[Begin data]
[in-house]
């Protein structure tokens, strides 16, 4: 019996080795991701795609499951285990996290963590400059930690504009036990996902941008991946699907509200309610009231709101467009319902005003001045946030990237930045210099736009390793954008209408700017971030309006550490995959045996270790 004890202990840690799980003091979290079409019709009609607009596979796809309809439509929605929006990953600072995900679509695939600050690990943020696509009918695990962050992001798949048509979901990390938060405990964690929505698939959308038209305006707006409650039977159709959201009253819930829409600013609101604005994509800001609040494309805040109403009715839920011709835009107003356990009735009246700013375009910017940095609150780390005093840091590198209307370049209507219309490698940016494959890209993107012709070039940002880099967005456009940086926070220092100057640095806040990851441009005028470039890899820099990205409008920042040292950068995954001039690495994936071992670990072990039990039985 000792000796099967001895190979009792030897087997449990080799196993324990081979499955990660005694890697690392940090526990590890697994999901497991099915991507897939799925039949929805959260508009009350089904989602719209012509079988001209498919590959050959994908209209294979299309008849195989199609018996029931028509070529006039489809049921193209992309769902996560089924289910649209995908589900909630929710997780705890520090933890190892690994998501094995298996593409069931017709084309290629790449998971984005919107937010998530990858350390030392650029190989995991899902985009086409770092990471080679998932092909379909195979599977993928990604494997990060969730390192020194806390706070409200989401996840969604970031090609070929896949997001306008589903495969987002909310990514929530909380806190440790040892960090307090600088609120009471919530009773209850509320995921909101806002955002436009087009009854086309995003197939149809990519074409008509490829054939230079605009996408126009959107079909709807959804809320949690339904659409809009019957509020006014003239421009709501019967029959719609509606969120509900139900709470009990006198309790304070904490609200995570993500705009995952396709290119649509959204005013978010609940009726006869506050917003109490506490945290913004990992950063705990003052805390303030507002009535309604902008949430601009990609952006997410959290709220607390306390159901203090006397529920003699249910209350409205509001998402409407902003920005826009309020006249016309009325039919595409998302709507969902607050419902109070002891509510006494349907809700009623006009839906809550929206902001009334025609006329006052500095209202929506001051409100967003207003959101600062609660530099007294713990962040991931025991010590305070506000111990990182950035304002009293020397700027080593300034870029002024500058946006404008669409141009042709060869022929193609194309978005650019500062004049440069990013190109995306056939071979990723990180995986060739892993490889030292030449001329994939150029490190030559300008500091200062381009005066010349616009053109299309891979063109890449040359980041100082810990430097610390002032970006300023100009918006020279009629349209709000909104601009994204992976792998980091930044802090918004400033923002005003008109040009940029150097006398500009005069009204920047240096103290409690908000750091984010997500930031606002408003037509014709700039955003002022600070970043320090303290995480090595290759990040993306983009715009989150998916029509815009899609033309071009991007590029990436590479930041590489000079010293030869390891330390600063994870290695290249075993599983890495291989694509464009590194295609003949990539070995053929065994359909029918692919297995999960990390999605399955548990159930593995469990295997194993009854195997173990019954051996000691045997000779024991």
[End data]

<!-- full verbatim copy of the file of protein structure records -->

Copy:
[in-house]
């Protein structure tokens, strides 16, 4: 019996080795991701795609499951285990996290963590400059930690504009036990996902941008991946699907509200309610009231709101467009319902005003001045946030990237930045210099736009390793954008209408700017971030309006550490995959045996270790 004890202990840690799980003091979290079409019709009609607009596979796809309809439509929605929006990953600072995900679509695939600050690990943020696509009918695990962050992001798949048509979901990390938060405990964690929505698939959308038209305006707006409650039977159709959201009253819930829409600013609101604005994509800001609040494309805040109403009715839920011709835009107003356990009735009246700013375009910017940095609150780390005093840091590198209307370049209507219309490698940016494959890209993107012709070039940002880099967005456009940086926070220092100057640095806040990851441009005028470039890899820099990205409008920042040292950068995954001039690495994936071992670990072990039990039985 000792000796099967001895190979009792030897087997449990080799196993324990081979499955990660005694890697690392940090526990590890697994999901497991099915991507897939799925039949929805959260508009009350089904989602719209012509079988001209498919590959050959994908209209294979299309008849195989199609018996029931028509070529006039489809049921193209992309769902996560089924289910649209995908589900909630929710997780705890520090933890190892690994998501094995298996593409069931017709084309290629790449998971984005919107937010998530990858350390030392650029190989995991899902985009086409770092990471080679998932092909379909195979599977993928990604494997990060969730390192020194806390706070409200989401996840969604970031090609070929896949997001306008589903495969987002909310990514929530909380806190440790040892960090307090600088609120009471919530009773209850509320995921909101806002955002436009087009009854086309995003197939149809990519074409008509490829054939230079605009996408126009959107079909709807959804809320949690339904659409809009019957509020006014003239421009709501019967029959719609509606969120509900139900709470009990006198309790304070904490609200995570993500705009995952396709290119649509959204005013978010609940009726006869506050917003109490506490945290913004990992950063705990003052805390303030507002009535309604902008949430601009990609952006997410959290709220607390306390159901203090006397529920003699249910209350409205509001998402409407902003920005826009309020006249016309009325039919595409998302709507969902607050419902109070002891509510006494349907809700009623006009839906809550929206902001009334025609006329006052500095209202929506001051409100967003207003959101600062609660530099007294713990962040991931025991010590305070506000111990990182950035304002009293020397700027080593300034870029002024500058946006404008669409141009042709060869022929193609194309978005650019500062004049440069990013190109995306056939071979990723990180995986060739892993490889030292030449001329994939150029490190030559300008500091200062381009005066010349616009053109299309891979063109890449040359980041100082810990430097610390002032970006300023100009918006020279009629349209709000909104601009994204992976792998980091930044802090918004400033923002005003008109040009940029150097006398500009005069009204920047240096103290409690908000750091984010997500930031606002408003037509014709700039955003002022600070970043320090303290995480090595290759990040993306983009715009989150998916029509815009899609033309071009991007590029990436590479930041590489000079010293030869390891330390600063994870290695290249075993599983890495291989694509464009590194295609003949990539070995053929065994359909029918692919297995999960990390999605399955548990159930593995469990295997194993009854195997173990019954051996000691045997000779024991």